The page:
A year and a half ago Jerry Davis walked into a Chevrolet dealership-"with a good deal of skepticism," he admitted-to take a look at Chevy's newest car, the Volt. He took it for a test drive "and was incredibly surprised that it was so much fun to drive." He bought one of the electric cars. So did his brother.
Davis, of Davis Realty, LLC, saw more than a fun drive. He saw the future, and an opportunity for Madison. Electric vehicle charging stations are few, although the number is increasing. Why not bring one to Madison? Davis had the perfect location-in the parking lot behind the movie theater. The lot is used for public parking and ownership is shared by the town and Davis Realty.
"With both my brother and I owning Volts, we thought the charging station would be a great thing for the community," Davis said. "It would bring people into the center of town to charge up and to spend time here."
Visitors stroll main streets, shop, look for entertainment, and enjoy restaurants, Davis knew. He told the Planning & Zoning Commission last month that New Canaan installed a charging station in the center of town. Such stations have become known as "destination charges" because the car owners who use them spend several hours in a downtown center.
Davis began researching charging stations and local and state regulations. He talked with the first selectman, the town planner, and the town engineer.
"By happy coincidence," he said, at about the same time, the state announced its incentive program aimed at growing the number of publicly accessible electric vehicle charging stations. Davis and the town applied for and received a $5,000 grant. The town's Energy Committee said last month that it will probably add another $5,000 to the effort.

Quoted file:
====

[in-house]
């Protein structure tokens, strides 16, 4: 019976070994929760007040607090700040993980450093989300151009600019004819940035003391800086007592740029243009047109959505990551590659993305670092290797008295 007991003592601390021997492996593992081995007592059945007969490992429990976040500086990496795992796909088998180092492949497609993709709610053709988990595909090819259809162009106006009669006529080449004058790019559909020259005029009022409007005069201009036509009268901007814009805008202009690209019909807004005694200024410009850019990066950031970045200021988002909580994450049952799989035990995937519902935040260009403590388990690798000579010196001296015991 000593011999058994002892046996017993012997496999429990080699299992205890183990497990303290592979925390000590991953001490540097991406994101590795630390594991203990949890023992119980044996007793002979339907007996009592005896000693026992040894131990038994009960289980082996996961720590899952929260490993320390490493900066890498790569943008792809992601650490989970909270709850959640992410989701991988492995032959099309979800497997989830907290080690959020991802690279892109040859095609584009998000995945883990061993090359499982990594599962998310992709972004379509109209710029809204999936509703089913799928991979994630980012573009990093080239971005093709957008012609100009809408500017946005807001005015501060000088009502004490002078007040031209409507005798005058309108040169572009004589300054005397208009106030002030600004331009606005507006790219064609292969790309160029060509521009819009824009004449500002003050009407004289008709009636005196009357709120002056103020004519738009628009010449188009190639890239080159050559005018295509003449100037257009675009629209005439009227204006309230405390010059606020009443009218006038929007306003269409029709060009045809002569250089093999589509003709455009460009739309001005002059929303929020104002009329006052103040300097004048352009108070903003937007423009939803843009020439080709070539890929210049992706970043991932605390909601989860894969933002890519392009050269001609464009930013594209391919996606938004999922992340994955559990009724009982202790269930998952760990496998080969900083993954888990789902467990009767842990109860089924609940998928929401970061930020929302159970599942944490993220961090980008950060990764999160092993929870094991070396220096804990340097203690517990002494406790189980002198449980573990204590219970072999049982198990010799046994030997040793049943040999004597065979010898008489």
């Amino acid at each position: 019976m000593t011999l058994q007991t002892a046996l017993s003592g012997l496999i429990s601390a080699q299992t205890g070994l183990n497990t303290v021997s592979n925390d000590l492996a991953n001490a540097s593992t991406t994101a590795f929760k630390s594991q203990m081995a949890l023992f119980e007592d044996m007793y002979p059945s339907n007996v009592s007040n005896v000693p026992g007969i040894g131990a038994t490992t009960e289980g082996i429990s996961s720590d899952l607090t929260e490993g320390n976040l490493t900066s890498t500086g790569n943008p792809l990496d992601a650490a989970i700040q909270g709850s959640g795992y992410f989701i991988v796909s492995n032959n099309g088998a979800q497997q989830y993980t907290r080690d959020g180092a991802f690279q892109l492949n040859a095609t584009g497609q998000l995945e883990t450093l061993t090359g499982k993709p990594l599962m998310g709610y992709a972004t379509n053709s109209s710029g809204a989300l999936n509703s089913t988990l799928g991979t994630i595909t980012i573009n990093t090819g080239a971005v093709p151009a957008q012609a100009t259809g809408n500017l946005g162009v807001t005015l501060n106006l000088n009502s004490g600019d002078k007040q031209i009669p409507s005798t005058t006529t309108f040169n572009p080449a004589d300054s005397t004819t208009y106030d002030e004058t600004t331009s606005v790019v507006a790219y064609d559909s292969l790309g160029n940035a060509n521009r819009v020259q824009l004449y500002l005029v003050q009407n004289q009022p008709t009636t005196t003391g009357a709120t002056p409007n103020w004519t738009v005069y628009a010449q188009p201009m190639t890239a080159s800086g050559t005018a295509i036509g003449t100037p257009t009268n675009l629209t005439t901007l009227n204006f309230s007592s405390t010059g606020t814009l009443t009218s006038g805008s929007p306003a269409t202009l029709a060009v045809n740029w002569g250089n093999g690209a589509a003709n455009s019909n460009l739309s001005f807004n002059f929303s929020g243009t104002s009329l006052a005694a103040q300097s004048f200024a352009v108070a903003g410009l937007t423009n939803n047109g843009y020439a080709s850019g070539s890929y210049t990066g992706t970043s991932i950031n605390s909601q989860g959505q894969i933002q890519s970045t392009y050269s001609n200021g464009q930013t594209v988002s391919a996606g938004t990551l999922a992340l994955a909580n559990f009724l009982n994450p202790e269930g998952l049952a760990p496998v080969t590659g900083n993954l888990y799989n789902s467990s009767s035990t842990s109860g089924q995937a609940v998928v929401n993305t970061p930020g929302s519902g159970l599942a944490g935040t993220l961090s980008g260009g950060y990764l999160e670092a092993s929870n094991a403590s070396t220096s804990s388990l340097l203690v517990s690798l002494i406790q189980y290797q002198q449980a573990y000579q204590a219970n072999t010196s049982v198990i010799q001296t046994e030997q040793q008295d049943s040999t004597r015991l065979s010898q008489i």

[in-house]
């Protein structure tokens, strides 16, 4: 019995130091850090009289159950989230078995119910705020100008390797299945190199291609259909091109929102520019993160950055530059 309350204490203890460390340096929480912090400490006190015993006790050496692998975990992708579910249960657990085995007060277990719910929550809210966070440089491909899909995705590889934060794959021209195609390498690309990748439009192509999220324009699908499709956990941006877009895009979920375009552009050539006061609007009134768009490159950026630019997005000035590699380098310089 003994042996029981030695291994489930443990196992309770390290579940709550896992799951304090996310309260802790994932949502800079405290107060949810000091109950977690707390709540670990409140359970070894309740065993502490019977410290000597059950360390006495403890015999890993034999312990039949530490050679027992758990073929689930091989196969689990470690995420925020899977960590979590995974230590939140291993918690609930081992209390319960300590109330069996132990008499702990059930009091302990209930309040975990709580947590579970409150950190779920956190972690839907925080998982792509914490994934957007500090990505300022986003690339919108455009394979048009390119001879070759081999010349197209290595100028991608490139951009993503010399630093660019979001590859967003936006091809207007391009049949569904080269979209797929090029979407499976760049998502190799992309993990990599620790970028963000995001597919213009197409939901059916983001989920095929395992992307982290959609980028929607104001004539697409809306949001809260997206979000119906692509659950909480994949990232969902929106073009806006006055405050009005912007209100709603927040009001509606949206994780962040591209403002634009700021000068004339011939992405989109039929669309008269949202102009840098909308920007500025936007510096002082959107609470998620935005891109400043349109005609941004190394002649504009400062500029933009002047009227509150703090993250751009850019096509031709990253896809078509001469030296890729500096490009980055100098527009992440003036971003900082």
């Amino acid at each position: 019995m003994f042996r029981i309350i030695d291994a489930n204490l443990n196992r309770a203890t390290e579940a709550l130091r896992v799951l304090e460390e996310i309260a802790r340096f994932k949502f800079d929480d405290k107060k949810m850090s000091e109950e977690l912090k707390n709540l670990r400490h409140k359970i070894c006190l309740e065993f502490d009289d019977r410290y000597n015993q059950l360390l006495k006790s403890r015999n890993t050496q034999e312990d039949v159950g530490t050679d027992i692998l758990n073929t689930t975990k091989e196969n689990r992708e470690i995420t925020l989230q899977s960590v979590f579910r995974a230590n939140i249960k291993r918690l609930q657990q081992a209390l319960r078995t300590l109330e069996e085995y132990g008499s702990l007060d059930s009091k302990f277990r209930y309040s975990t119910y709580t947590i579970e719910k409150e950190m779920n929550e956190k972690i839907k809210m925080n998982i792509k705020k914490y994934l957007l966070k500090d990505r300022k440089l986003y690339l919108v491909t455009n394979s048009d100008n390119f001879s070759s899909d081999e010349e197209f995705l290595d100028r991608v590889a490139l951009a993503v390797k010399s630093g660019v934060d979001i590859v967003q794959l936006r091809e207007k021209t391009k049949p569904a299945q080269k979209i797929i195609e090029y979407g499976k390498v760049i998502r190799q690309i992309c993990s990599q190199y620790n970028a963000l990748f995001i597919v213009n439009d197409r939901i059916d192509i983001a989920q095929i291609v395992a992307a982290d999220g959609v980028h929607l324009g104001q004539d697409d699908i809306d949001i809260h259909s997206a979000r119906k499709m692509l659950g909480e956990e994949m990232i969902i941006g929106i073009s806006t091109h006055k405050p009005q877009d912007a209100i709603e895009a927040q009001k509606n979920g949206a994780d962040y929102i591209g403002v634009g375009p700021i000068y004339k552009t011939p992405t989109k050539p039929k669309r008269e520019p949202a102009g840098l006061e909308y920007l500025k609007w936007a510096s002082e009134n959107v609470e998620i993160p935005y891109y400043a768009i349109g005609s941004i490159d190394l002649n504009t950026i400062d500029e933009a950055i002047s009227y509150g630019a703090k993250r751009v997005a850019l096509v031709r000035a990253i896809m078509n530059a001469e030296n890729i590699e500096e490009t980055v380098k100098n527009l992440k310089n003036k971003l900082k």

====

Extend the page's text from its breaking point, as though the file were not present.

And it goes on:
The state grant requires that the station construction be underway by Jan. 1, 2014. Davis said the station has received all the required approvals from local land use boards and CL&P is now working with Lemley Electric to provide the necessary power.
"This will be located exactly behind the movie theater," Davis said. "It will be the two spaces just west of the walkway between the movie theater and the post office."
In his presentation to the Planning & Zoning Commission, Town Engineer Mike Ott said the site selected for the charging station would be next to the handicapped-accessible parking space on the corner near the post office. The next two parking spaces would be designated as parking for the charging station only. Plans are to install a dual port charging station that has two extension cords in it, so two cars can charge on it at any one time. There will be five feet of walking space near the charging station, and the area is well lit, Ott said. Signs will be placed near the highway to direct people to the charging station.
The state grant requires the town install, maintain, and operate the equipment for a minimum of three years. The electricity bill will be a part of the town's electrical bill, Davis said. Costs for charging electrical stations range from $75 to $100 per month.